Sheba Karim, author of “Skunk Girl” and the forthcoming “The Marvelous Mirza Girls,” discusses New Delhi, raising daughters, and combatting hate and authoritarianism—all of which feature prominently in her fast paced, political, adventure-packed romance.
In her debut memoir, “I’ve Had One Too,” Anna Wood demystifies what abortion can look like. Moving beyond the stark binaries of pro-choice and pro-life, she brings readers along her personal journey to come to terms with her decision to have an abortion.
Each month, I provide Ms. readers with a list of new books being published by writers from historically excluded groups. Let’s get to this month’s list of 35 titles. Happy Spring!
“We live with the myth that our careers should be linear, that messing up is like landing on the wrong spot in Chutes and Ladders: One god-awful day and we’ll be sent plunging downward. In reality, our career paths can zigzag and bump along—it doesn’t mean we’ve gone down a chute,” writes Jessica Bacal.
Consent must be expanded in its conceptualization and teaching. Consent education for all is vital, it is not political fodder—it is the foundation for civility, human dignity, decency, and the creation and retention of a safe and equitable society.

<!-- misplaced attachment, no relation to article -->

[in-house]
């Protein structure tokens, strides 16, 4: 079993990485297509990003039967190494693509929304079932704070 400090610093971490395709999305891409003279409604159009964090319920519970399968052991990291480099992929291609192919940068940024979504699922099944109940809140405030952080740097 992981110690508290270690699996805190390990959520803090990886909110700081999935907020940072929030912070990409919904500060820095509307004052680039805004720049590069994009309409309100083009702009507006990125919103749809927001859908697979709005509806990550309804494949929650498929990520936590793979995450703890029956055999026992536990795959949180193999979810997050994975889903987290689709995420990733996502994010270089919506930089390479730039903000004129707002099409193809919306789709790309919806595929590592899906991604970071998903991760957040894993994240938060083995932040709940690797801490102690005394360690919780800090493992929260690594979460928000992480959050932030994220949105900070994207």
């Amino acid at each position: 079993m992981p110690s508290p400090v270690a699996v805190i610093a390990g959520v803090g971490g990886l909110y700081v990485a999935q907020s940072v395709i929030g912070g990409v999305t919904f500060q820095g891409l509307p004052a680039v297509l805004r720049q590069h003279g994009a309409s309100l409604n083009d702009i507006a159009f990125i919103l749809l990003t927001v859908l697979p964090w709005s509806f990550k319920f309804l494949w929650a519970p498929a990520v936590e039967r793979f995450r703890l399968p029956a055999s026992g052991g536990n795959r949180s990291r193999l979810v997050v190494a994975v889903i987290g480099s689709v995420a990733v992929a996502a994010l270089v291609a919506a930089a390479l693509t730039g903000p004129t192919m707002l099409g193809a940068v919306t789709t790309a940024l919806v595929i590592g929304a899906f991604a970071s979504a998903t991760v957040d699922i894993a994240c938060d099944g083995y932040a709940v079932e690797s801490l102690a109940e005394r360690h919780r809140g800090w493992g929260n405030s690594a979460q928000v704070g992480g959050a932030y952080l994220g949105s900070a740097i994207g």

Across the globe, women’s voices are not being included in coverage of the pandemic, even though they are the most vulnerable to its impacts.
It matters who decides what is news, whose voices we hear, and whose stories get told. When women are seen, and highlighted in a manner that accurately reflects their role in society, it changes public perceptions. To date, the people at the top of the news media have not reflected this, nor have media writers or critics adequately examined the problem within their own house.
Students in Kentucky are fighting back against unnecessary censorship in school publications.
“I don’t want administration to keep on interfering and scaring us into not writing things that we think need to be written about.”
Some of the most exciting and necessary poetry collections published late last year and forthcoming throughout 2021 that will leave you at a loss for words
None of us has been left untouched by the health, social justice and economic crises of the last year. I find that the right book, at the right time can make a world of difference.
Here’s to this year being better than the last; at the very least, may we all find the book(s) that we need. Perhaps yours is included in this month’s list of 43 titles.
The hatred toward Asian American women fueled by right-wing groups online is now showing its physical manifestation—and Asian American women journalists are bearing the brunt. There’s been a clear rise in difficult and at times hateful treatment towards Asian American journalists, and women in particular.